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"I can feel her presence, I can still feel her smile," said Sealey. That's why the family refuses to give up...
While I understand the denial, these are emotional statements...

The judge needs to remove the restraining order and CHO needs to turn off the monitors and the ventilator.

It's tragic but it's happened... the child has died...

Just because technology can support the shell indefinitely doesn't mean that the child hasn't died... she is gone... now her body needs to be permitted to leave, too.

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Healthcare professionals or not, we cannot judge either side. No one knows the entire story aside from those that were there, and the only thing that we can collectively agree on is that a child's life was lost. It's an unfortunate tragedy but hopefully some good comes out of it and the staff can learn from it. I can't imagine losing a child and I'm sure its extremely difficult to be a parent in a situation where you feel helpless. My thoughts and prayers are with the family and the staff that were involved. RIP Angel.

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KelRN215 has 10 years experience as a BSN, RN and specializes in Pedi.

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It is hard to judge without knowing what all was going on. I formulated an opinion from a previous article about this where a family member stated that the mother kept asking the nurses if that was normal and some said yes and others did not know. I was screaming in my head NO it's not normal to lose pints of blood!!!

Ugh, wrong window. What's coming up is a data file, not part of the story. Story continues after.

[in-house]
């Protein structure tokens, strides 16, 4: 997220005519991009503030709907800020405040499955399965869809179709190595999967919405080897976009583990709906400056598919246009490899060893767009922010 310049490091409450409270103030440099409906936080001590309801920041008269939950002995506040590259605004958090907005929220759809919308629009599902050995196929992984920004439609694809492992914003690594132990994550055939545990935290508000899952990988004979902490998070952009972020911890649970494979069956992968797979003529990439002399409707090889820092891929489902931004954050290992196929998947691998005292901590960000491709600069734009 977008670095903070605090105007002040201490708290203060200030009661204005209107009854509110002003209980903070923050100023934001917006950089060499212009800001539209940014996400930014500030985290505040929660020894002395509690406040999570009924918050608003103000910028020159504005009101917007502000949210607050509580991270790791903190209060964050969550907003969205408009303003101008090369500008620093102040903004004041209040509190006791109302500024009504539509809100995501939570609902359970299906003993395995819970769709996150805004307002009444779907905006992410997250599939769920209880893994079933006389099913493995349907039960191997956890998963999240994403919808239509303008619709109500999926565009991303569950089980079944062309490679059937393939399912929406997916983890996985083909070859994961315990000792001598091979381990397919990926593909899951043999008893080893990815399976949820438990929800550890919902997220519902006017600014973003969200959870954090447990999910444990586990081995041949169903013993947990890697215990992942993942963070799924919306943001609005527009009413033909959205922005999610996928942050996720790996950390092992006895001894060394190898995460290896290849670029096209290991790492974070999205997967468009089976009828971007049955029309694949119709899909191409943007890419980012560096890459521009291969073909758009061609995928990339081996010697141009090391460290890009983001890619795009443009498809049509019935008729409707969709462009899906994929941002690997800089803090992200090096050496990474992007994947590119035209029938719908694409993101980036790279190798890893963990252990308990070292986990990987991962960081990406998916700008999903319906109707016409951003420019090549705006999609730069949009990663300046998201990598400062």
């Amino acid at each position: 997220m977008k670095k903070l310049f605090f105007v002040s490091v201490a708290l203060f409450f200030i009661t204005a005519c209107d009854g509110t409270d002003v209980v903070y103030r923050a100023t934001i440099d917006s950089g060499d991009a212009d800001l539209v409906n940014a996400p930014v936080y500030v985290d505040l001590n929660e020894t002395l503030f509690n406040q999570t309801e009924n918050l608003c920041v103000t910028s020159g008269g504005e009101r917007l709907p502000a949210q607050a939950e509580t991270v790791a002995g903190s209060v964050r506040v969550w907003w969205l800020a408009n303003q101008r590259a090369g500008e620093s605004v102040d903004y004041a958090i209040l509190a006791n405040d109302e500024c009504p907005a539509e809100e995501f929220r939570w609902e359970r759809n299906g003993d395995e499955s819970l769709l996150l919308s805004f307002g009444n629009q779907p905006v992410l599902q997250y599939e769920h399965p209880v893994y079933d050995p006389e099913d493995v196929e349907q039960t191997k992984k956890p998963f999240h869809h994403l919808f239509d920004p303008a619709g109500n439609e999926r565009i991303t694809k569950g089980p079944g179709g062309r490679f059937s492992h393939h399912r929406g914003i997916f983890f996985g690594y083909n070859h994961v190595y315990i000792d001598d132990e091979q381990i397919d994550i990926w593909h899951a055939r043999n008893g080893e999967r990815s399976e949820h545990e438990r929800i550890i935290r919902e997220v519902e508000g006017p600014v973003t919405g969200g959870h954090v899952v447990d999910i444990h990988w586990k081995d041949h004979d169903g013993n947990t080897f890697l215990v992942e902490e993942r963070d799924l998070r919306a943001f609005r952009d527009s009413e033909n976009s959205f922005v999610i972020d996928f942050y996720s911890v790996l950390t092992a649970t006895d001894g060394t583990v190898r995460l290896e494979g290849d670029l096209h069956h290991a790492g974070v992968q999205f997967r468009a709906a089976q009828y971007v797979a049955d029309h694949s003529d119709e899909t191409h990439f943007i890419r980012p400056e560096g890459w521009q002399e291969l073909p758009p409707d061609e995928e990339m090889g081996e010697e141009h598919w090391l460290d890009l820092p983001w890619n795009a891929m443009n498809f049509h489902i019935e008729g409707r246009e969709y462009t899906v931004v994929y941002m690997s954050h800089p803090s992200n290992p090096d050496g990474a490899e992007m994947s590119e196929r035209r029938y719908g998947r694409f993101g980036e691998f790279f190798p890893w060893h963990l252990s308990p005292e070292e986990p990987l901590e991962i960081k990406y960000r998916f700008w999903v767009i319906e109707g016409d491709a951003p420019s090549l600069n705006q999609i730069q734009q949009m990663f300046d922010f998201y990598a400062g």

Thanks for all the responses.

I cannot fathom any pediatric nurse telling a parent that bleeding post tonsillectomy is considered normal. When patients are discharged post tonsillectomy they are told to call for ANY bleeding, no matter how small. If the mother told a family member, the family member told the media, the media published it, you read it and are now telling us we're talking about a 4th hand version of the story here. There's no way I believe that any nurse told the mother the bleeding was "normal".

If the mother described the child as "perfectly healthy" she is lying to herself and to the media. If you google her, there are many pictures of her and you can see that she was very overweight. She had the T&A for sleep apnea. Healthy 13 yr olds don't have sleep apnea. This is a very sad case but brain dead is brain dead.

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KelRN215 has 10 years experience as a BSN, RN and specializes in Pedi.

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The one thing that dissappointed me was the way the hospital responded. And i quote"Ms. McMath is dead and cannot be brought back to life," the hospital said in the memo, adding: "Children's is under no legal obligation to provide medical or other intervention for a deceased person. " I was like what? who handles PR at the hospital needs to be fired especially that the case is being broadcast across the nation. The wording and statement itself shows a Hospital more concerned about policy than doing what is right. I would never take a child to such a place.

And what is "right"? Continuing to provide treatment to a corpse? This statement is true. Brain death is legally determinant of death and hospitals are under no obligation to treat dead persons. Consent is not needed to withdraw support from a dead person. That's why there was a court order in this case because the parents saying "keep her on the vent" was not enough. She is dead.

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OrganizedChaos has 10 years experience as a LVN and specializes in M/S, LTC, Corrections, PDN & drug rehab.

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It's really scary how business oriented hospitals have become & this is a perfect example. I mean we don't have the full story, just one side. But after reading it, it scares me. What if the child I'm about to have needs that surgery? How can I trust any hospital. I haven't been a nurse for long but I knew right away that wasn't normal & they should've taken care of it right away!